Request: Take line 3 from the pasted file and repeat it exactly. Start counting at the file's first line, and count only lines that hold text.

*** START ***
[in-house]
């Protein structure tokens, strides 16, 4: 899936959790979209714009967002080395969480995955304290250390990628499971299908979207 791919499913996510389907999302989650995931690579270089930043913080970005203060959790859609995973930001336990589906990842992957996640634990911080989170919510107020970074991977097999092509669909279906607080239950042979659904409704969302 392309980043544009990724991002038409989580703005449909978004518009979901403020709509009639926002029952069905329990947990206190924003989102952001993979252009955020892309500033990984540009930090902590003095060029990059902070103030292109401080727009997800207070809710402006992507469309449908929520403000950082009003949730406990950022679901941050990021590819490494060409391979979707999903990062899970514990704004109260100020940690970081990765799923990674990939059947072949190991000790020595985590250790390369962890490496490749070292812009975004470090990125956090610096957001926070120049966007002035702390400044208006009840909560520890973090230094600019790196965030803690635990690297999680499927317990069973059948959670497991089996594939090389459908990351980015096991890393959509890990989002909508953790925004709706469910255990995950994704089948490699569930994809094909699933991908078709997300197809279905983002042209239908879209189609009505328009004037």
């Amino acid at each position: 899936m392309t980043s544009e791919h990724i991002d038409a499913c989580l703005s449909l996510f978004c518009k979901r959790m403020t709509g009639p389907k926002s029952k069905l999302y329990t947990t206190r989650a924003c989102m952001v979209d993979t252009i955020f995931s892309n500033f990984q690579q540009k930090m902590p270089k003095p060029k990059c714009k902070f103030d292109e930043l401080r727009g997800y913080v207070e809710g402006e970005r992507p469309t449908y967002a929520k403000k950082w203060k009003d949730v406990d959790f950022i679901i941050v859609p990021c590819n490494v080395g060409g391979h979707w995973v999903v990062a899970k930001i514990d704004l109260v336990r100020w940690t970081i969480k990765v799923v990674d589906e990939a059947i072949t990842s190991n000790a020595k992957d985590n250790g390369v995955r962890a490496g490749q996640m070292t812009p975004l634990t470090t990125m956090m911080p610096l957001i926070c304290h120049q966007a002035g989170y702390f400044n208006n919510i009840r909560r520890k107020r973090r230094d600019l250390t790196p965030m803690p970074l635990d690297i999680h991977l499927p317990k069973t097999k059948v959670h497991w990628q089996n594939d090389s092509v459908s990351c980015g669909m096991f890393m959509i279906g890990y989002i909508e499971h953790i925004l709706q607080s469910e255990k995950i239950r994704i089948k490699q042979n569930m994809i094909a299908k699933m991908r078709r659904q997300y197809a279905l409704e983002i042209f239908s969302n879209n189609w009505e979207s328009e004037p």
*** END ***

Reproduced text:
């Amino acid at each position: 899936m392309t980043s544009e791919h990724i991002d038409a499913c989580l703005s449909l996510f978004c518009k979901r959790m403020t709509g009639p389907k926002s029952k069905l999302y329990t947990t206190r989650a924003c989102m952001v979209d993979t252009i955020f995931s892309n500033f990984q690579q540009k930090m902590p270089k003095p060029k990059c714009k902070f103030d292109e930043l401080r727009g997800y913080v207070e809710g402006e970005r992507p469309t449908y967002a929520k403000k950082w203060k009003d949730v406990d959790f950022i679901i941050v859609p990021c590819n490494v080395g060409g391979h979707w995973v999903v990062a899970k930001i514990d704004l109260v336990r100020w940690t970081i969480k990765v799923v990674d589906e990939a059947i072949t990842s190991n000790a020595k992957d985590n250790g390369v995955r962890a490496g490749q996640m070292t812009p975004l634990t470090t990125m956090m911080p610096l957001i926070c304290h120049q966007a002035g989170y702390f400044n208006n919510i009840r909560r520890k107020r973090r230094d600019l250390t790196p965030m803690p970074l635990d690297i999680h991977l499927p317990k069973t097999k059948v959670h497991w990628q089996n594939d090389s092509v459908s990351c980015g669909m096991f890393m959509i279906g890990y989002i909508e499971h953790i925004l709706q607080s469910e255990k995950i239950r994704i089948k490699q042979n569930m994809i094909a299908k699933m991908r078709r659904q997300y197809a279905l409704e983002i042209f239908s969302n879209n189609w009505e979207s328009e004037p």